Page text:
Which Part Of The Buffalo Bills' Defense Has Been More Disappointing?

Kevin Hoffman-US PRESSWIRE

It has been an insanely disappointing season thus far for a Buffalo Bills defense that came into the season with huge expectations, yet is currently one of the worst units in the league.

Coming into the 2012 regular season, Buffalo Bills fans were salivating over the potential over a Bills defense that had undergone radical change - not just during an exciting off-season, but over the three-year run of GM Buddy Nix.

Today, Buffalo's starting lineup on defense features five Nix draft picks, the $115.5 million in defensive ends that the team signed in the spring months, and four former first-round draft picks. Expectations were high almost by necessity, but it was certainly justified - there's an awful lot of athletic talent on the field. Add in a switch back to a player-friendly 4-3 scheme, propagated by new coordinator Dave Wannstedt - and everything felt like it was coming together smoothly.

Naturally, the fact that the Bills arguably have the worst defense in the NFL at the moment - in the face of all of that talent and the accompanying hype - has led to perhaps the biggest collective disappointment in the recent history of the organization. Our question for you: which player or area has been the biggest letdown for you?

The pass rush. To be fair, the pass rush is improved from 2011; the Bills have 17 sacks right now, putting them on pace to surpass the 28 sacks they had a year ago. Plus, last year's sack leader, Marcell Dareus, had 5.5 sacks; Kyle Williams already has 4.5, and is likely to obliterate that mark and perhaps put up the Bills' highest single-season sack total since Aaron Schobel had 10 in 2009. Even still, the pass rush has not been as consistently dominant as it was expected to be.

Mario Williams. Ah yes, the $96 million man with 3.5 sacks in seven games. Williams has not only been a buzz kill on the field, he's exacerbated that start by alienating himself with fans, mostly by making comments to reporters (notably regarding getting punched in the face in Week 1, as well as his wrist injury) that sound an awful lot like making excuses.

The defensive line. The contracts of Buffalo's four defensive line starters are worth a combined $174.9 million. Nix has famously said that the unit reliably goes two-deep across the board. Those four players have combined for 11 of Buffalo's 17 sacks this season. Yet the defensive line has been banged up almost to a man, all but Kyle Williams have been inconsistent to varying degrees, and it can be easily argued that the team hasn't yet gotten its money's worth.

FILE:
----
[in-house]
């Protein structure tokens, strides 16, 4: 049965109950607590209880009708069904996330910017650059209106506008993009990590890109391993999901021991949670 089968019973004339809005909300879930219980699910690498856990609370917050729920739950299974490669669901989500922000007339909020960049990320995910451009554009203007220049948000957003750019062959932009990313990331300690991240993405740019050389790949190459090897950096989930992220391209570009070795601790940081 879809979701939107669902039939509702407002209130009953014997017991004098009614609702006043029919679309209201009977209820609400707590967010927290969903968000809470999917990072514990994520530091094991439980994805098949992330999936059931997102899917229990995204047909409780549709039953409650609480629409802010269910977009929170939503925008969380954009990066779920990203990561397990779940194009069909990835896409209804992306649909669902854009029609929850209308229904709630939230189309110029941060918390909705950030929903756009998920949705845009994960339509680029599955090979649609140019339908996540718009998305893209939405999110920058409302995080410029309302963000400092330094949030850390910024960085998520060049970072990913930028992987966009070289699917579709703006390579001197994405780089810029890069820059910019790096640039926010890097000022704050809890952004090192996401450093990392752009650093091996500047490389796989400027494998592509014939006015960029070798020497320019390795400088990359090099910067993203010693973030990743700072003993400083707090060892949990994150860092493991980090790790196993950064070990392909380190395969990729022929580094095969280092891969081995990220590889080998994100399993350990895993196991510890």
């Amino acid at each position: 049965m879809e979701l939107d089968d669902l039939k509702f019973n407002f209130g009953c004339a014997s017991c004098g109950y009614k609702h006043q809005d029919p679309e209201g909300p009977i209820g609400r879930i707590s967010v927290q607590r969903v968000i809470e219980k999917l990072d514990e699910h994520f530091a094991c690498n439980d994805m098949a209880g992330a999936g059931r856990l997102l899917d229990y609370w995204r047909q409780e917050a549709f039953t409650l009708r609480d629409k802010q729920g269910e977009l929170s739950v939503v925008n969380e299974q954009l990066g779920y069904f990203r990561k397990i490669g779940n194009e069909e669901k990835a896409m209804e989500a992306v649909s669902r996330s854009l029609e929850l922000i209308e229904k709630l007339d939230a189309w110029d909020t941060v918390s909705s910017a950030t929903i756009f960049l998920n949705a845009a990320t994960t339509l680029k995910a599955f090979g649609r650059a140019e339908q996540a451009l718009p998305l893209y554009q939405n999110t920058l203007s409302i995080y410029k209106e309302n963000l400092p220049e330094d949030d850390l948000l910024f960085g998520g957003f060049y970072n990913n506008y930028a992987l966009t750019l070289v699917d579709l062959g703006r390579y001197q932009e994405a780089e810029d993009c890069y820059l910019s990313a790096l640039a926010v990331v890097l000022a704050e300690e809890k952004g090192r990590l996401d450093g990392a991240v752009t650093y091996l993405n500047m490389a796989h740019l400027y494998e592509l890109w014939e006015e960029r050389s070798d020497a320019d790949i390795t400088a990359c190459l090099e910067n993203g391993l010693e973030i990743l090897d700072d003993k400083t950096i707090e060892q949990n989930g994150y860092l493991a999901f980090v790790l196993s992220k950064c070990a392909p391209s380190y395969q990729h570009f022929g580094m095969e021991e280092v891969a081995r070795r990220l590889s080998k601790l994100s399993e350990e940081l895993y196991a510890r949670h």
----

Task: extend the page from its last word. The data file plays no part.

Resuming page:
The run defense. Nix also famously told reporters during training camp that fans would be surprised at how well the Bills' new defensive ends would play the run. The idea was that the Bills would be better at setting the edge with those ends and the switch to the 4-3, and the team drafted linebackers and cornerbacks that could play the run, as well. The result? Buffalo has, by far, the worst run defense in the NFL right now, and they're giving up nearly 40 more yards per game than they surrendered in 2011.

Nick Barnett. As the only linebacker on the team that plays more than just a portion of snaps, there's a lot riding on Barnett; we talked that fact up repeatedly over the summer. Barnett is currently second on the team with 37 tackles and has added 1.5 sacks. Yet the player that had a Pro Bowl caliber stat line in 2011 has more frequently been swallowed up or out of position this season, and appears to have regressed switching to an outside linebacker role in the 4-3.

The young cornerbacks. Stephon Gilmore, this year's first-round pick, is the only cornerback that is truly an every-down player. He's taken his lumps, but has grown more consistent as the year has progressed - though he's in need of major improvements against the run. Beyond Gilmore, who can be shaky at times, two more Nix draft picks - Aaron Williams and Justin Rogers - have been monumental disappointments despite not playing a ton compared to Gilmore. Both have proven to be highly susceptible to getting torched. It hasn't helped that other corners have failed to spell those younger players for one reason or another.

George Wilson. We wanted to pick on one player from each level of the defense, and Wilson gets our vote in the secondary. One of the team's better playmakers last year, Wilson has not flashed in that area in 2012; in fact, he dropped an interception last week that could have allowed Buffalo to beat Tennessee. Wilson currently leads the team in tackles, but is not the difference-maker that he was in 2011, his first year as a full-time starter.

Dave Wannstedt. Chan Gailey promoted Wannstedt to the post of defensive coordinator very soon after the 2011 season concluded, and it immediately became apparent that the team would be switching to a supposedly player-friendly 4-3 scheme. Nix gave Wannstedt talent to work with within the confines of that scheme. Today, players are ardently defending the scheme and the coach, but on a weekly basis, the team looks soft, slow and unprepared on that side of the ball. However you want to paint it, Wannstedt has done a pretty horrible job this season.

Lots to choose from here. Have at it in the comments.

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